Grocery Shopping in Korea

A few days ago I cam across an article regarding the percentage of grocery shopping spent online. The article included the chart below.

Statista Infographic: Where the Most Groceries Are Bought Online

My thought and experience are actually different. Our household with four persons buys the majority of groceries online. Emart a local grocery retailer, offers same day or next day delivery. You will need to find a delivery slot from the Emart in your area, usually starting form the early morning until the late evening. If you buy at least two times per month Emart will give you free delivery coupons. So we order all the heavy stuff there including the mineral water. Usually you can order all item from the dedicated phone app, but the web interface is still a little bit more convenient.

For vegetables, fruits and meat we use the organic grocery stores located near our home. Again there are several organic chain stores in Korea, the one we use are Dure (두레생협연합), Hansalim (한살림), and Chorocmael (초록마을), in that order. Even though all three shops have a website were you can place orders, we usually just call the local shop and tell them what we want and they delivery for free on the same day. Since you have to register yourself with all of the shops, they know address. In Dure you pay a small membership fee, that is refundable, when the membership is terminated. They use the accumulated membership fees as security for the delivery, so you can pay later when you pro by their shop. So this are technically not online order, but we still don’t carry stuff home from the mart, and order stuff just using the phone.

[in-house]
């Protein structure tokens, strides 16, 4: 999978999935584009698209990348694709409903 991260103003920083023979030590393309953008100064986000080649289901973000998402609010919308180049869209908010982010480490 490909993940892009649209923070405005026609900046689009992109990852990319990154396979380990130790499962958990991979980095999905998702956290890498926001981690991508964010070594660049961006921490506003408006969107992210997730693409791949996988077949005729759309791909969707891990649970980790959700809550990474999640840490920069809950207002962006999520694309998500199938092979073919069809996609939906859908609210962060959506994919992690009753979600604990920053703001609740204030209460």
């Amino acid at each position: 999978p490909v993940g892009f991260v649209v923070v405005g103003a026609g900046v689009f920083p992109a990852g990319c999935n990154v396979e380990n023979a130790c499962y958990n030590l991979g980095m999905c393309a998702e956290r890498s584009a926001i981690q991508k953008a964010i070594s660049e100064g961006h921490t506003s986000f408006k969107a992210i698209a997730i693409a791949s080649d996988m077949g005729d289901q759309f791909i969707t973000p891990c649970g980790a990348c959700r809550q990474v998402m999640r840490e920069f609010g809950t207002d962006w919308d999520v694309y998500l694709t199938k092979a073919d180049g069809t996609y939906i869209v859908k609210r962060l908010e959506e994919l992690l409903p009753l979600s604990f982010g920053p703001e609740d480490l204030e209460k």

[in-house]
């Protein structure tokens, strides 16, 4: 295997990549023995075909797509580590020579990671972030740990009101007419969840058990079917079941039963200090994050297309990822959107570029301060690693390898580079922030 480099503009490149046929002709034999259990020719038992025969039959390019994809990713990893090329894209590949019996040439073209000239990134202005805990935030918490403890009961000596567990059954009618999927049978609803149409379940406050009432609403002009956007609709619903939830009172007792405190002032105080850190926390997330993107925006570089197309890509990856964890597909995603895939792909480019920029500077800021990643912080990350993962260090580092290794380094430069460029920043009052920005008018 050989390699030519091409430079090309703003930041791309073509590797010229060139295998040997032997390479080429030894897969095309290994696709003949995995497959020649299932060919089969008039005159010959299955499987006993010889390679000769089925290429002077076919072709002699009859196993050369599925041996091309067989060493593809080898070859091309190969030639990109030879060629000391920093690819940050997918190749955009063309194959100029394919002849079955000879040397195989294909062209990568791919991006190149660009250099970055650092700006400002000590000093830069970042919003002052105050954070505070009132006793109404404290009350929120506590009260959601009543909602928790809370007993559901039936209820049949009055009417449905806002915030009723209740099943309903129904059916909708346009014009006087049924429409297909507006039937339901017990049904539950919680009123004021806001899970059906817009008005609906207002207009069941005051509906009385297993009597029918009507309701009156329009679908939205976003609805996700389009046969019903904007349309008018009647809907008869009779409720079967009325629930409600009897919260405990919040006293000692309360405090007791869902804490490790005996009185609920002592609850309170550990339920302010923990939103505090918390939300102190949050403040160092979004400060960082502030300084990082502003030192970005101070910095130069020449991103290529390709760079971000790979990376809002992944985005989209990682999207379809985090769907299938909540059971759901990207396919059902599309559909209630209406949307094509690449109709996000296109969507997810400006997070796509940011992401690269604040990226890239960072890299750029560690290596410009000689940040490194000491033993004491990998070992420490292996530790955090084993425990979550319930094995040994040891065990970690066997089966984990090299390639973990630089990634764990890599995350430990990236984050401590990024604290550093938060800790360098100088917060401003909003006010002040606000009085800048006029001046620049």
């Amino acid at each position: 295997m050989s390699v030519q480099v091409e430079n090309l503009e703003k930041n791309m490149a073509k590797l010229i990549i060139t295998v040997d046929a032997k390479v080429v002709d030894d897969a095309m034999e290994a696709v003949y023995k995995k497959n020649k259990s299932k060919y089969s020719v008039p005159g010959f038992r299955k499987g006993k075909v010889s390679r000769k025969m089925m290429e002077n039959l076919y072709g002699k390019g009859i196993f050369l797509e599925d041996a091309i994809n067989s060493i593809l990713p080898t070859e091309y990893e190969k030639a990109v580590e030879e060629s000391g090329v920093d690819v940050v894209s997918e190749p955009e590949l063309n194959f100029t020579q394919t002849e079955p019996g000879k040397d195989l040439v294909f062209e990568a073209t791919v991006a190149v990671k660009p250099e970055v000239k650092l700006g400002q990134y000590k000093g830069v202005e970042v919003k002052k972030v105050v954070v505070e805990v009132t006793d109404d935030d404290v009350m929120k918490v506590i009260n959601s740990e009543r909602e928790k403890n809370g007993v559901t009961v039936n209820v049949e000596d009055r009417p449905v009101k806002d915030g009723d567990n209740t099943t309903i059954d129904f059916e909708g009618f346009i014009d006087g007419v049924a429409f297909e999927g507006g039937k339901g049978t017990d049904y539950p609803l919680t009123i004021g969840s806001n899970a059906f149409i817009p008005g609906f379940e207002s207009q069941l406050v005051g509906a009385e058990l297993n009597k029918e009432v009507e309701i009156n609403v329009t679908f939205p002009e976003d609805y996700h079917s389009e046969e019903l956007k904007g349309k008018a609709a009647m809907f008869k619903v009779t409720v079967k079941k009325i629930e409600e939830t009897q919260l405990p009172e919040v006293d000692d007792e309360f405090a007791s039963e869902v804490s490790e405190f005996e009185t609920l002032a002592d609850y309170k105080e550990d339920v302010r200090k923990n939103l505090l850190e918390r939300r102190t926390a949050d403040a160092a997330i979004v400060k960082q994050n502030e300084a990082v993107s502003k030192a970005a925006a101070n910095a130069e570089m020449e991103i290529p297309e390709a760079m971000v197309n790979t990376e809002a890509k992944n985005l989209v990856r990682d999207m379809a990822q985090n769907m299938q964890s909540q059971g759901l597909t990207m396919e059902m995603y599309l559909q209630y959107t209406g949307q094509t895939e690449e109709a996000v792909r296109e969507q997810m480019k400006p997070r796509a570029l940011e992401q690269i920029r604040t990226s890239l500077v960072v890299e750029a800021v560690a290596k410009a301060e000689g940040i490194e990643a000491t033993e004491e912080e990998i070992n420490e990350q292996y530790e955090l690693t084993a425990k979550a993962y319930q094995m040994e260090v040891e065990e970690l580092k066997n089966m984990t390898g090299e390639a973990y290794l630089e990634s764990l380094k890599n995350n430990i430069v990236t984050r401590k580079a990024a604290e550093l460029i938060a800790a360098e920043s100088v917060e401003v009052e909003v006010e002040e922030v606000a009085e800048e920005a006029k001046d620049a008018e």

I think these things are so popular in Korea, since the people tend to be occupied with their work until the late evening. So it is convenient to manage your shopping on the commute. One thing that cannot be order online is alcohol. Thus if you are looking for a bottle of wine online you will be sad.

As the article mentioned, the internet speed in Korea is fast. However that does not translate into a good shopping experience. Often Korean websites are build on old dark age frameworks optimized for Internet Explorer using Active X plugins to display or secure content. Pages generally lack usability, they are colorful, display annoying popups, and generally load huge amount of data and images. Thus internet is fast, but it doesn’t feel fast.